Tuesday, March 26, 2013

Thoughts on Ephesians

One might call the letter to the Ephesians the "Deep Gospel" or the "Full Gospel".  It moves beyond the core teaching of the substitutionary death of Christ and of salvation by grace through faith to consider "the mystery of (God's) will" regarding His plan for the whole sweep of history and for all the nations of the world.  The core teaching of the gospel is restated and affirmed, of course, but its underpinnings in God's intentions and choices before the foundation of the world, and its goal for the fullness of time, these are the ideas which excite Paul's exuberant praises, thanksgivings, and encouragements to his brethren in Asia Minor.  God has had an incredible plan all along, since before the creation, key parts of which had remained hidden from the understanding of mankind but which are now revealed to His people in the current, last days of the world:  all things created, whether in Heaven or Earth, are to be united in Christ, and all his people, from all the nations (not just or even primarily Jews) are to be united into one body, which will manifest this fullness of all-in-all.  And we are and will be part of that body.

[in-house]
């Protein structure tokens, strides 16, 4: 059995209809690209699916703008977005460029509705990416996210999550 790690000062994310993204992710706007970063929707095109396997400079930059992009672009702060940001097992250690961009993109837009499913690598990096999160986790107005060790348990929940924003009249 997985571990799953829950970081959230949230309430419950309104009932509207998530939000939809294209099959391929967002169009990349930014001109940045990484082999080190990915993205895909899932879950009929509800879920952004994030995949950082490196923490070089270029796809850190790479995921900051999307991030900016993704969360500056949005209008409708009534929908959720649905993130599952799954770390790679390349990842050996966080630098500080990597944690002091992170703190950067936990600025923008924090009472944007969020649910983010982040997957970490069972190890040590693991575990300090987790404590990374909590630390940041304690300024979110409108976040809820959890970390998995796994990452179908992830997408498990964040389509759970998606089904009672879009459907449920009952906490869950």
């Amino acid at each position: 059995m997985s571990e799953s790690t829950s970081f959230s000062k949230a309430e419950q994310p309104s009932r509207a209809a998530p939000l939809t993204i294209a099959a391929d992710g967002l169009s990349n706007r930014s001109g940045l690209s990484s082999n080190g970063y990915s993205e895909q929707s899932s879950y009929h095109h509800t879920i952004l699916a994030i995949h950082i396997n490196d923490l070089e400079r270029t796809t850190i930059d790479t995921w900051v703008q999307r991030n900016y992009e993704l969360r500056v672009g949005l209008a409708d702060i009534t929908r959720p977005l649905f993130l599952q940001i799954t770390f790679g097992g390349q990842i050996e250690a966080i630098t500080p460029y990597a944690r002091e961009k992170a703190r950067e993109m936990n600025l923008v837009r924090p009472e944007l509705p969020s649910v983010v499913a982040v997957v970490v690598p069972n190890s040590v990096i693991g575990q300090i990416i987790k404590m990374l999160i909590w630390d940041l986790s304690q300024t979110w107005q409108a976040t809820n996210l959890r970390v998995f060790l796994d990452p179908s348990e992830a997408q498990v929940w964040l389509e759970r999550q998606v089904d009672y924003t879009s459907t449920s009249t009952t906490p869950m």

This letter answers the question, what are we saved for?  To what end our salvation?  Why all these ages before and after the coming of Jesus?  I am a Christian, I have left the bondage of sin and the world, but into what have I entered?  What is the point?  What is God's purpose in history, whether the history of the whole world down through the ages, or the history of my own relatively brief life?

An understanding of these mysteries is the great news that Paul is sharing with the Ephesians, and it is in light of this understanding that we are to live as befits a people with such a glorious past and future.


I am currently teaching Ephesians to an adult Sunday school class.  As a reference for those students, and an exercise for myself, I will in the coming days attempt to place in this blog space some thoughts on that text.  

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